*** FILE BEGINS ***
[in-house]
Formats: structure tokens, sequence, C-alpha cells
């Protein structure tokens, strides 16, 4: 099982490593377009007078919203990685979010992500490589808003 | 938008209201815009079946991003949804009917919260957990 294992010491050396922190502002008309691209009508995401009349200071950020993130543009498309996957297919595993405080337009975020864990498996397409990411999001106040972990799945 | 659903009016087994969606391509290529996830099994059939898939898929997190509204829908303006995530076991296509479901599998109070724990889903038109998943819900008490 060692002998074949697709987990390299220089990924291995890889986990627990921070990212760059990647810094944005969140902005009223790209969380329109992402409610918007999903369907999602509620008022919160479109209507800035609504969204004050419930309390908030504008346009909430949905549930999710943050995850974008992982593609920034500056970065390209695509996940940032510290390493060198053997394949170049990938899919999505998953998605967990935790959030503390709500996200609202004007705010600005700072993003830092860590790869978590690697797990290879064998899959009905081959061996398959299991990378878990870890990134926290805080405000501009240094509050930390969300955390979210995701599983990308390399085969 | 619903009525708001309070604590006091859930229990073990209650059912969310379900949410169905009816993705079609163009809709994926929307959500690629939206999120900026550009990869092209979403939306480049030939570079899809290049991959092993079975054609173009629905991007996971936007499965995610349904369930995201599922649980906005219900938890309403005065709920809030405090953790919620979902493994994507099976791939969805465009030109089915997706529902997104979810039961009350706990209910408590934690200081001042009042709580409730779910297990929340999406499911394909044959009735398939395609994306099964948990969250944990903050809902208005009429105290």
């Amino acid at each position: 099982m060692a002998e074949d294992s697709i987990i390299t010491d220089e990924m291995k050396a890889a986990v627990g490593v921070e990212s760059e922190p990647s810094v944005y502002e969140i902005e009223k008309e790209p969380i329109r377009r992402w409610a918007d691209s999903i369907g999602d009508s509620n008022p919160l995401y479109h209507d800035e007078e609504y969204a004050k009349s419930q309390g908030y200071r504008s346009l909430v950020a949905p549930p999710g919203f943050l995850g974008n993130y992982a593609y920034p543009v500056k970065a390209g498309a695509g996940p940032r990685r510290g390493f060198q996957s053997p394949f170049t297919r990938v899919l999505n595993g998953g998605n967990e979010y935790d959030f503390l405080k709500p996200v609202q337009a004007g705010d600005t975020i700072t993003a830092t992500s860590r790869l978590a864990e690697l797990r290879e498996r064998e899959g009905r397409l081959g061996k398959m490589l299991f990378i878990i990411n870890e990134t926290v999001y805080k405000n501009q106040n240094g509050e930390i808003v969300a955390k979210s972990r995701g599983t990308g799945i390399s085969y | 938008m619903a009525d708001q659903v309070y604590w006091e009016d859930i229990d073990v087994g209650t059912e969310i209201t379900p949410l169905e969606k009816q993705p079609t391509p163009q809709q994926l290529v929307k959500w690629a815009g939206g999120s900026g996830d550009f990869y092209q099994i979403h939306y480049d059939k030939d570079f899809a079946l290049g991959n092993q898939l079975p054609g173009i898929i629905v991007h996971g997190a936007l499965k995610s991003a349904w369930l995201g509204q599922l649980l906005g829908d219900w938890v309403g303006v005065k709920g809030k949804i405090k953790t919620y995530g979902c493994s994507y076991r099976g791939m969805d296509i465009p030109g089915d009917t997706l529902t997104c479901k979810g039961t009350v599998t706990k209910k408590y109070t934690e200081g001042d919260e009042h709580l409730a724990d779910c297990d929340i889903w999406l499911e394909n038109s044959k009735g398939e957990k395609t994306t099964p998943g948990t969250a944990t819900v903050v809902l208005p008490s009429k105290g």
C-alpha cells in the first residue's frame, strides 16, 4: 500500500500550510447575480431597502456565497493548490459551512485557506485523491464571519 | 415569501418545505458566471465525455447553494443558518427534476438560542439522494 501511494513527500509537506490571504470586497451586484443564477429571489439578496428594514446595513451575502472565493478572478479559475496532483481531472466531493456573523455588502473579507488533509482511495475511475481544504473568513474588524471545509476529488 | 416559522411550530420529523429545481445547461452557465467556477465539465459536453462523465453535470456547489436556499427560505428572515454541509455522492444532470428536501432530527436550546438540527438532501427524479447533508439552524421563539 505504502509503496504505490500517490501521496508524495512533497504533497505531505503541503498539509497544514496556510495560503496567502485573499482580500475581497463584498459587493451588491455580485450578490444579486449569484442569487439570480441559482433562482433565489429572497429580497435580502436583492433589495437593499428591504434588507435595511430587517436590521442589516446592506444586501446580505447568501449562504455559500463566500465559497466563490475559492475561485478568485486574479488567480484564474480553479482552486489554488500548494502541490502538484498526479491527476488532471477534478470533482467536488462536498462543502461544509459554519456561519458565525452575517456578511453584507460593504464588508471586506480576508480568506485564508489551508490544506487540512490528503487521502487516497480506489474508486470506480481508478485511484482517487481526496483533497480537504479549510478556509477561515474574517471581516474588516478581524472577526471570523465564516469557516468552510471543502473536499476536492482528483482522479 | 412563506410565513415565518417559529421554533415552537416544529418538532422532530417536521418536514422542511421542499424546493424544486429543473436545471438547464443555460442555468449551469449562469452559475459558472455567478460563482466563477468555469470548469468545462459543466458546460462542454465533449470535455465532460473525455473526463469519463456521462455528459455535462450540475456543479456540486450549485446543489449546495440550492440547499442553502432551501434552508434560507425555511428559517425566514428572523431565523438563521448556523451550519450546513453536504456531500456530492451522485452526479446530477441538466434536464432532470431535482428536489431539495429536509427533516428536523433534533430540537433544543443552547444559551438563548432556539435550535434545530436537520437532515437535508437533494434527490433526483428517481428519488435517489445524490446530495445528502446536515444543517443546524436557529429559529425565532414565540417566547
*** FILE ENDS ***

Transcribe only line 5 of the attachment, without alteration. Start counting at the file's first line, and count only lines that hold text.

C-alpha cells in the first residue's frame, strides 16, 4: 500500500500550510447575480431597502456565497493548490459551512485557506485523491464571519 | 415569501418545505458566471465525455447553494443558518427534476438560542439522494 501511494513527500509537506490571504470586497451586484443564477429571489439578496428594514446595513451575502472565493478572478479559475496532483481531472466531493456573523455588502473579507488533509482511495475511475481544504473568513474588524471545509476529488 | 416559522411550530420529523429545481445547461452557465467556477465539465459536453462523465453535470456547489436556499427560505428572515454541509455522492444532470428536501432530527436550546438540527438532501427524479447533508439552524421563539 505504502509503496504505490500517490501521496508524495512533497504533497505531505503541503498539509497544514496556510495560503496567502485573499482580500475581497463584498459587493451588491455580485450578490444579486449569484442569487439570480441559482433562482433565489429572497429580497435580502436583492433589495437593499428591504434588507435595511430587517436590521442589516446592506444586501446580505447568501449562504455559500463566500465559497466563490475559492475561485478568485486574479488567480484564474480553479482552486489554488500548494502541490502538484498526479491527476488532471477534478470533482467536488462536498462543502461544509459554519456561519458565525452575517456578511453584507460593504464588508471586506480576508480568506485564508489551508490544506487540512490528503487521502487516497480506489474508486470506480481508478485511484482517487481526496483533497480537504479549510478556509477561515474574517471581516474588516478581524472577526471570523465564516469557516468552510471543502473536499476536492482528483482522479 | 412563506410565513415565518417559529421554533415552537416544529418538532422532530417536521418536514422542511421542499424546493424544486429543473436545471438547464443555460442555468449551469449562469452559475459558472455567478460563482466563477468555469470548469468545462459543466458546460462542454465533449470535455465532460473525455473526463469519463456521462455528459455535462450540475456543479456540486450549485446543489449546495440550492440547499442553502432551501434552508434560507425555511428559517425566514428572523431565523438563521448556523451550519450546513453536504456531500456530492451522485452526479446530477441538466434536464432532470431535482428536489431539495429536509427533516428536523433534533430540537433544543443552547444559551438563548432556539435550535434545530436537520437532515437535508437533494434527490433526483428517481428519488435517489445524490446530495445528502446536515444543517443546524436557529429559529425565532414565540417566547